Google Addresses for Images
I would recommend searching for every ancestralÂ address and company you come across using Google. You could find that there are photos online. I have found numerous photos of the churches my ancestors got married in or were christened in by doing this.
Sometimes you can even find photos of the houses in which they lived. To my surprise I found the farmhouse where my grandfather was born by using Google. Grander than I imagined, it is now a school. I e-mailed the school and they sent me a leaflet with photos of the original house.
Also search for places where your ancestors worked. You can often find out more about the companies or government branch your ancestors worked in, and may find photos. For instance, my grandmother told me that she had been an â€œoverlookerâ€ at Woolwich Arsenal during the First World War. Both her father and grandfather had also worked there. I searched for Woolwich Arsenal using Google and found pages and pages of information and photos about it. I found out that women worked there during the First World War because the men had all been called up. The girls who did this work were called â€œCanariesâ€ because working with TNT turned their skin yellow. And there were photos showing the Cartridge Packing Shop where my grandmother worked, as well as the laboratory where my grandfather worked.
Another way you can obtain photos of locations you are researching is by joining a RootsWeb county mailing list for the county your ancestors lived in. Ask if anyone who lives in the area is willing to take a photo for you and e-mail it to you. One very kind man took about half a dozen photos for me because someone had once done it for him.
Or you could try writing to the addresses directly if they still exist, asking if the occupants could send you a photo of their house. They might be more interested if you sent them a photo of your ancestor who lived there or a copy of a census showing the address with the names of the people who lived there. Of course always offer to pay for their expenses.
Storing Data in Digital Photographs
In your 24 March issue there was a quick tip about keeping important information about photographs on the borders of the image. I was reminded that there is also a lot of information that can be stored in the EXIF (Exchangeable Image File Format) metadata of a photograph.
More recent image manipulation programs can display and alter the metadata stored as tags in the TIFF or JPEG image; this information can then be used to group photographs. Adobe Photoshop CS3 allows you to examine or change any of the metadata associated with an image.
If you donâ€™t have an up-to-date image program that allows alteration of the metadata, then download the â€œMicrosoft Photo Infoâ€ program from their site.Â This allows you to edit the metadata/tags of a photograph.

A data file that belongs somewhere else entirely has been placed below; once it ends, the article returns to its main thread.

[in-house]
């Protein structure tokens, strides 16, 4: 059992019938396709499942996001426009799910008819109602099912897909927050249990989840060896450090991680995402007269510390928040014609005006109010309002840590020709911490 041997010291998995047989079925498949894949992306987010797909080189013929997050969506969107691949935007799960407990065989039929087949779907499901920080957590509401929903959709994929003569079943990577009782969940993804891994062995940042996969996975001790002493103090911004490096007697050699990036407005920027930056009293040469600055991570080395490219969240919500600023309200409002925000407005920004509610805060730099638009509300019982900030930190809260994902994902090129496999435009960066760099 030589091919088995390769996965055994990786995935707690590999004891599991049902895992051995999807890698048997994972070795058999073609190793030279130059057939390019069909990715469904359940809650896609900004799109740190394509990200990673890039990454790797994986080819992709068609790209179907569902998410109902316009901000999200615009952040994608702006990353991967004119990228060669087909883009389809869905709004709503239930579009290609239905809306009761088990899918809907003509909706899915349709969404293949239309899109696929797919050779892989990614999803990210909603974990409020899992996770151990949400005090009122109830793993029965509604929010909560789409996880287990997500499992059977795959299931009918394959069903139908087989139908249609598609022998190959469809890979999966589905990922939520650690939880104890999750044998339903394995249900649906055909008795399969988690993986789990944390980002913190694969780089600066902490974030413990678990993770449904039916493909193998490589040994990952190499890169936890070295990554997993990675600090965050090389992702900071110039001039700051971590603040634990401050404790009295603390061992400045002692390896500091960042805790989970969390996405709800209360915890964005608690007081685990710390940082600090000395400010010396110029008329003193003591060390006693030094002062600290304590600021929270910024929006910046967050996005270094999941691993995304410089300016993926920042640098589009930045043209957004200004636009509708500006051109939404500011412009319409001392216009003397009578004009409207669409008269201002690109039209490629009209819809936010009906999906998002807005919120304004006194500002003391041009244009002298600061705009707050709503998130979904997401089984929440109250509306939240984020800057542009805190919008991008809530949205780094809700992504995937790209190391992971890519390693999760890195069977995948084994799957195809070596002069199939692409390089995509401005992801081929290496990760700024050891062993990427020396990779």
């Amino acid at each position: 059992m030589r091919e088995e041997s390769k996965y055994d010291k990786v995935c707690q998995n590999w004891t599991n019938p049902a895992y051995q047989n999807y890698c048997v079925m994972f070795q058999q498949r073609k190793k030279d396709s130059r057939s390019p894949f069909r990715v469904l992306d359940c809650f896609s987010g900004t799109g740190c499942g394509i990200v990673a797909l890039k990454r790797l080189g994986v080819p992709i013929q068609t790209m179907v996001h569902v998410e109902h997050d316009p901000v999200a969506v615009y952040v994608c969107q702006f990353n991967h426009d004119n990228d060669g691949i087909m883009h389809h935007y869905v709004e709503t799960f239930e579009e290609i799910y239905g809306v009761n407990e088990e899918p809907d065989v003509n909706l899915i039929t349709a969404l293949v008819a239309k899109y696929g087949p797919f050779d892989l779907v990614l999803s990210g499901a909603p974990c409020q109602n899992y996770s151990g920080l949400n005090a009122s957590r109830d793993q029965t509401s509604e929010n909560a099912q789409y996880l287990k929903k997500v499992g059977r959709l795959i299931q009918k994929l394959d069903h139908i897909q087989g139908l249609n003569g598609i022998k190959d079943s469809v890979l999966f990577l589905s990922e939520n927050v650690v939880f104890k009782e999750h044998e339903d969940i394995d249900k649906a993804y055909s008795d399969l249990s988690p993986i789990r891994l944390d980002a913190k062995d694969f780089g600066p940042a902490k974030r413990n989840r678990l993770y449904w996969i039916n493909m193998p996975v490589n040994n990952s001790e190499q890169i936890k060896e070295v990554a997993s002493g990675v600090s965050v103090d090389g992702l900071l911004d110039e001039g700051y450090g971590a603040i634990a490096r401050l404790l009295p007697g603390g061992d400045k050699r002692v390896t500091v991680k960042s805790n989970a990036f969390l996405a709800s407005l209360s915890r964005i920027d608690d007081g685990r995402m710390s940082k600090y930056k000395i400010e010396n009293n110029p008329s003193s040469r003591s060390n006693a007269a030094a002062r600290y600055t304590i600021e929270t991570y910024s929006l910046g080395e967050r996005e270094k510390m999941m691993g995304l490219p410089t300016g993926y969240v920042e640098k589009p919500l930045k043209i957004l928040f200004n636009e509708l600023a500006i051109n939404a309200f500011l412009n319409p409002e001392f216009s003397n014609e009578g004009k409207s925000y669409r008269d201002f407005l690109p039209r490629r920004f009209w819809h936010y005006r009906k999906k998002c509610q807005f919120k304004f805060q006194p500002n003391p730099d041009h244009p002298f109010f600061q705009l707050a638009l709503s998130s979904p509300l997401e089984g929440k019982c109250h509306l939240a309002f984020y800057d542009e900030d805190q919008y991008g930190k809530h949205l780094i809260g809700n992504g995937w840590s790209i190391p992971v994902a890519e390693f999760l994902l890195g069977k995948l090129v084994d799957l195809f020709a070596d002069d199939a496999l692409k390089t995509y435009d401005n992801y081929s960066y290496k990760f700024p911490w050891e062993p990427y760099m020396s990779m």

Try it yourself with Windows Photo Gallery, an application included with all versions of Windows Vista, or with Picasa V2. Add a new tag–for example, the family name of the subject of the photograph and the place it was taken. With these tags applied, the images can also be viewed within your favourite image viewer grouped by family, date, or whatever â€œtagâ€ you have assigned the photographs.
I use Family Historian for my data and can also view the images from within this program, but for a slideshow to present to my family, a picture presentation program like Picasa is great; use the tags to select the family photos you want to show and then get people to comment on the photographs as they see them. Keep a notebook handy; this information can be added to your family history–adding identifiers as metadata for your images.
Picasa V2 enables you to â€œGEOTAGâ€ an image. This tool will start Google Earth, after which you can point at the location for the photograph and select â€œGEOTAG.â€ This stores the GPS coordinates (longitude/latitude) of the location in the metadata of your image. You can then also save the Google Earth file (a .KMZ file) for the image; this can be sent in the same folder as your image to whomever you like. You can view the GPS coordinates of images in Adobe CS3 or Picasa V2. This facility is useful as you can then add all the data from the .KMZ files together into a larger .KMZ file for the whole family name and use Google Earth to display a snapshot of your family history places. (Note: the .KMZ file is merely a â€œzippedâ€ version of the Google .KML file, which can be edited by Notepad to combine them.)
Martin J, Clarke
Waltham Chase, England
Search for Founding Members of Churches
I have found a surprising source for family information. When looking for church records, especially in smaller churches with a predominately ethnic congregation (Swedish, German, etc) find the names of the founding members. Then look for people who are researching that founding family. Often you will find someone who has copies of original records, scanned records, or other important information about the congregation and its members. This worked for our Swedish great-grandparents.
If you have a suggestion you would like to share with other researchers, send it to: mailto:email@example.com . Thanks to all of this week’s contributors!
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